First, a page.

HL7v2 data that is received through the Cloud Healthcare API (or imported in batch into Google Cloud Storage) can be immediately made available to customer-specific logic that leverage GCP services such as Cloud Dataflow to transform the messages into a standardized FHIR format. This conversion can include not only the core format conversion to FHIR but also coding system conversions, extraction and classification of important content from clinical notes, and other processes. Newly converted data can then be stored and made available to applications via the Cloud Healthcare FHIR API, forwarded to BigQuery for deep analysis, or processed by TensorFlow models via Cloud ML Engine.
Advanced administrative, clinical and research analysis and reporting
Once data is converted into a standard format such as FHIR or the OMOP Common Data Model, it can be used in BigQuery to produce insights into administrative, clinical and research questions. For example, large-scale analysis and reporting of hospital readmission statistics by facility, disease, practitioner or any of a number of different dimensions is easy using BigQuery’s SQL support. BigQuery also supports a number of popular reporting and visualization tools to help you gain tailored insight into your data.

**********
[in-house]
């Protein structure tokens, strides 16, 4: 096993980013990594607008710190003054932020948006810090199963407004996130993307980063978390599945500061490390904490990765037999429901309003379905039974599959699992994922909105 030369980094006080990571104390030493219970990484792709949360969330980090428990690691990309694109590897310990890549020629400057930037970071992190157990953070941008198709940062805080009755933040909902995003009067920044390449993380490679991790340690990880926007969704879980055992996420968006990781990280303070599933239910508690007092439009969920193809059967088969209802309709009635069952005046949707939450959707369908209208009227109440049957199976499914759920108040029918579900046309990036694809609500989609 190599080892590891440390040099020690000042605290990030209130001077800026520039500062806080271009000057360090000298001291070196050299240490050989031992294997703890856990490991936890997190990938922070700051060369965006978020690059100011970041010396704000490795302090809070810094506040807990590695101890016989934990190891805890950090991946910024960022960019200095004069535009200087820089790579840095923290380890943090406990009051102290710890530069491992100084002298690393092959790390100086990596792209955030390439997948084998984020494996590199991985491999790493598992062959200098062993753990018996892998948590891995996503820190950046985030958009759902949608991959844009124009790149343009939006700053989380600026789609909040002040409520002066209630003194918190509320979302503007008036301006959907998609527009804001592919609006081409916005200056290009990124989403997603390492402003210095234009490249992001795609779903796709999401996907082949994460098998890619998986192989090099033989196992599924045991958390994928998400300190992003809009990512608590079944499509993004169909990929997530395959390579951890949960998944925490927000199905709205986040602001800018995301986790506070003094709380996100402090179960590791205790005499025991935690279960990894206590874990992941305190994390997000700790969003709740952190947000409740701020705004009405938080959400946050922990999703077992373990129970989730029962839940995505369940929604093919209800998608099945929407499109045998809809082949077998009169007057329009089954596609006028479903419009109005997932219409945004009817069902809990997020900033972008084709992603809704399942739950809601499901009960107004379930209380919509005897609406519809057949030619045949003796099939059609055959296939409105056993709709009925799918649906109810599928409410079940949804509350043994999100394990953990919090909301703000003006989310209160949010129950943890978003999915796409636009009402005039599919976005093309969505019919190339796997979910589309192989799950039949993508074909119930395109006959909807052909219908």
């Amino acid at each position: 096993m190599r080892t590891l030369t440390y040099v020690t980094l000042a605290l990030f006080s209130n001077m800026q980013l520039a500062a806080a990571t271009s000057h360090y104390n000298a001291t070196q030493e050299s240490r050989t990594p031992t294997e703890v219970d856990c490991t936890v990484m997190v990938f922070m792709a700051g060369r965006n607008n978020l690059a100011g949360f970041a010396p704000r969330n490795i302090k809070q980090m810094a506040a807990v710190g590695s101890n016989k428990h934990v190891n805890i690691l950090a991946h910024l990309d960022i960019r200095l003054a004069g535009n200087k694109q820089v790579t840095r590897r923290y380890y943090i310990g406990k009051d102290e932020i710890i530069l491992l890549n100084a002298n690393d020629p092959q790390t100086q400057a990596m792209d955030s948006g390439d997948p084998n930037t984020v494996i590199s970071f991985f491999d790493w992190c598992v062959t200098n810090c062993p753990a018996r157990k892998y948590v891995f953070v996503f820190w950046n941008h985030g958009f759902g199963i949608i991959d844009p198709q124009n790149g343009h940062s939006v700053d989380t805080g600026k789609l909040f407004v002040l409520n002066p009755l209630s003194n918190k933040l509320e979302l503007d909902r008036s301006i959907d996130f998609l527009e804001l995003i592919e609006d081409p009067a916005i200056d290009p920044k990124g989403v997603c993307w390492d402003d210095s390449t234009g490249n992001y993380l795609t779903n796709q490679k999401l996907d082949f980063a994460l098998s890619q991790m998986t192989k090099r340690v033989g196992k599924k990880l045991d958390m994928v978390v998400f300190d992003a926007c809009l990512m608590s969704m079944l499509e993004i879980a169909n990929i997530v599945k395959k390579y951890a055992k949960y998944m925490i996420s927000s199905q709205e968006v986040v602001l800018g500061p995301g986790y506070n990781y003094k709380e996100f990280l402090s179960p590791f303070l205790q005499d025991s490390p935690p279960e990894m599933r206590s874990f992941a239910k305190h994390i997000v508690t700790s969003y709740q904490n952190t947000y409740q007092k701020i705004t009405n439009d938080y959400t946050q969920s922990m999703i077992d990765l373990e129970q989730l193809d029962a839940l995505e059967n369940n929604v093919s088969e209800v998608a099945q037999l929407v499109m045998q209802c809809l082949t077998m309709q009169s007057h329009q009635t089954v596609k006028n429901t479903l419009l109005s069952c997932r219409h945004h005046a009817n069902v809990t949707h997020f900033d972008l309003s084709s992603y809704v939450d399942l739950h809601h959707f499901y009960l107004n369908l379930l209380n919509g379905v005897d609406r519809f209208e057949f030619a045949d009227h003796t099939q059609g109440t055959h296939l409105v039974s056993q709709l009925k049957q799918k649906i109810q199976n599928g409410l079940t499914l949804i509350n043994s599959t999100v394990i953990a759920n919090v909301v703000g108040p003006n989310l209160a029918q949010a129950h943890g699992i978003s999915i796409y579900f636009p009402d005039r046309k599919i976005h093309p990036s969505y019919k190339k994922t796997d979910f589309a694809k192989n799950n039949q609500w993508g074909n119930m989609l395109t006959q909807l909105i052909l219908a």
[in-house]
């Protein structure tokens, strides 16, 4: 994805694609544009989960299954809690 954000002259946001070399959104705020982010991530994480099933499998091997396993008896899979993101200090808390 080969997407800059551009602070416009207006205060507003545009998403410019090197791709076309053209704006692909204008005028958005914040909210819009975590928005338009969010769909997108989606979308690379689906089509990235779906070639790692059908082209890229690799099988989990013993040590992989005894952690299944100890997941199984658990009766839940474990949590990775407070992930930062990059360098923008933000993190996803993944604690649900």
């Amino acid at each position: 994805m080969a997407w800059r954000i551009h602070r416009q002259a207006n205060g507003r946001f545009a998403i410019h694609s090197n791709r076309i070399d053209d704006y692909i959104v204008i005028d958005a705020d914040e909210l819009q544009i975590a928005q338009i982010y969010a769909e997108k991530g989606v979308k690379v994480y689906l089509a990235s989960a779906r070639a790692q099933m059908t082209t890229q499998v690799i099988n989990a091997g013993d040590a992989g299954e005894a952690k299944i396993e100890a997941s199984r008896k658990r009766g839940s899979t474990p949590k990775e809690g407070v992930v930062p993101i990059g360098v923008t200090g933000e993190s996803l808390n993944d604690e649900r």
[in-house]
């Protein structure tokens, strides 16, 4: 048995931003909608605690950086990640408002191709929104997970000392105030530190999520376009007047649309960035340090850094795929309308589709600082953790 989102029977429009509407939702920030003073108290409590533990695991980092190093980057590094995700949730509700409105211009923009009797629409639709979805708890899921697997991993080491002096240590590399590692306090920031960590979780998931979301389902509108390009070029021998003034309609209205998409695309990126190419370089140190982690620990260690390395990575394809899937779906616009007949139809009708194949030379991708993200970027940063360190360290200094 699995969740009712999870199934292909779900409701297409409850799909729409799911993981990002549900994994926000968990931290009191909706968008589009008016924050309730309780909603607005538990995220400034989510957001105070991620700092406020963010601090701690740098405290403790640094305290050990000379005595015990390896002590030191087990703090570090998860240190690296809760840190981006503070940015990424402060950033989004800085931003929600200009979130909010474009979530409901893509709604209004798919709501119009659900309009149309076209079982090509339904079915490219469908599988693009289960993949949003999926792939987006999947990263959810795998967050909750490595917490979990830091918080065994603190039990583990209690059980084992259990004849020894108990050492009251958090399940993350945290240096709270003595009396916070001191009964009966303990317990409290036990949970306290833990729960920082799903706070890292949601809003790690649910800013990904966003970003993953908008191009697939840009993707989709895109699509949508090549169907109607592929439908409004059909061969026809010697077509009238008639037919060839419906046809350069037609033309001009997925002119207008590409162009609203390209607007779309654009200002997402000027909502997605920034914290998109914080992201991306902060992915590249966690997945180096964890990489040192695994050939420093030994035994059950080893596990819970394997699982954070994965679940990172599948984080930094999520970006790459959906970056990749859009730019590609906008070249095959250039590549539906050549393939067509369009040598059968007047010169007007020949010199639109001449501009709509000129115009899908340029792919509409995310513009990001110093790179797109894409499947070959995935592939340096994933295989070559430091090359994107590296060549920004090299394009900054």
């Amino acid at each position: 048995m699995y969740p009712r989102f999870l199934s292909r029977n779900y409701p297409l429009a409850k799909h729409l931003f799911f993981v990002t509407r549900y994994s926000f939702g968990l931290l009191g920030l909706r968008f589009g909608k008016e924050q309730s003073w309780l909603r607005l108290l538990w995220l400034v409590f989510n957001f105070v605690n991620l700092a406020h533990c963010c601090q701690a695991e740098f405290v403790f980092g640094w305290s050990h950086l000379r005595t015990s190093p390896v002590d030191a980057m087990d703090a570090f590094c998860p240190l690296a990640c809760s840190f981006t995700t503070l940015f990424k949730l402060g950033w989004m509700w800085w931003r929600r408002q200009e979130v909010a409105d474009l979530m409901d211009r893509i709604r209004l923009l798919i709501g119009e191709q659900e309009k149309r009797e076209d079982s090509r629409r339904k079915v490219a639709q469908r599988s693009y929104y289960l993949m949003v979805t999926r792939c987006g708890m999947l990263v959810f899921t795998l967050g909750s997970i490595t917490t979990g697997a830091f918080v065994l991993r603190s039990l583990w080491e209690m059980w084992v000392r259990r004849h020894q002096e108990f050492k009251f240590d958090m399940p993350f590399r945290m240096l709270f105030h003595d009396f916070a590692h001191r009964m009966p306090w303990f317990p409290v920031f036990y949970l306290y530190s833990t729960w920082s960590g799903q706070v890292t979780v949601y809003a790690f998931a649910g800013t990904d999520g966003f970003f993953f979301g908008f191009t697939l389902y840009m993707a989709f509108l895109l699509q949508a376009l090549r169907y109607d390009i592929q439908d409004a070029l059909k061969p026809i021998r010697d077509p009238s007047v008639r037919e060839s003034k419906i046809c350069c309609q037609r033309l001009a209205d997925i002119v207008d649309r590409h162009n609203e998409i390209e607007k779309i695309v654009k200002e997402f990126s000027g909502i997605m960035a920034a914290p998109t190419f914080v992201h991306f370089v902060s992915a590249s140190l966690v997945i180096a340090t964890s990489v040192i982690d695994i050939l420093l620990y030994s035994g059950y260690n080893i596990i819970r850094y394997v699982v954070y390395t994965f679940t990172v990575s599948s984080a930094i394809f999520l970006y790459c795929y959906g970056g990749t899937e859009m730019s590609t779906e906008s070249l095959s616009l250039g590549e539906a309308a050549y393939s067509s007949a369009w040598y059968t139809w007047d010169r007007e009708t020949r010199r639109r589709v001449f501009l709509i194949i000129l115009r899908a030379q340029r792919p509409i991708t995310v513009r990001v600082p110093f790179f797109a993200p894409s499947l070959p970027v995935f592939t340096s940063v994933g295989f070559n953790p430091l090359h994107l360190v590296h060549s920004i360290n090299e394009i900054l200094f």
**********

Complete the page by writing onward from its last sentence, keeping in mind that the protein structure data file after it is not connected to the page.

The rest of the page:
The ability to apply machine learning to patient data in order to rapidly identify potential diagnoses is an exciting new development. For example, DICOM radiological and natural-light images stored in Cloud Healthcare API datasets can be used to train advanced TensorFlow machine learning models, and those trained models can then run in Google Cloud ML to analyze large volumes of data ingested via production instances of Cloud Healthcare API. Predictions generated by these ML models can then be stored directly in the DICOM images themselves, enabling radiologists to take advantage of this analysis in the context of existing workflows. Such high-volume analysis helps clinicians by performing advanced, consistent scanning for the presence of common diseases. Detected anomalies can then be validated by skilled practitioners, and treatment started quickly if problems are identified.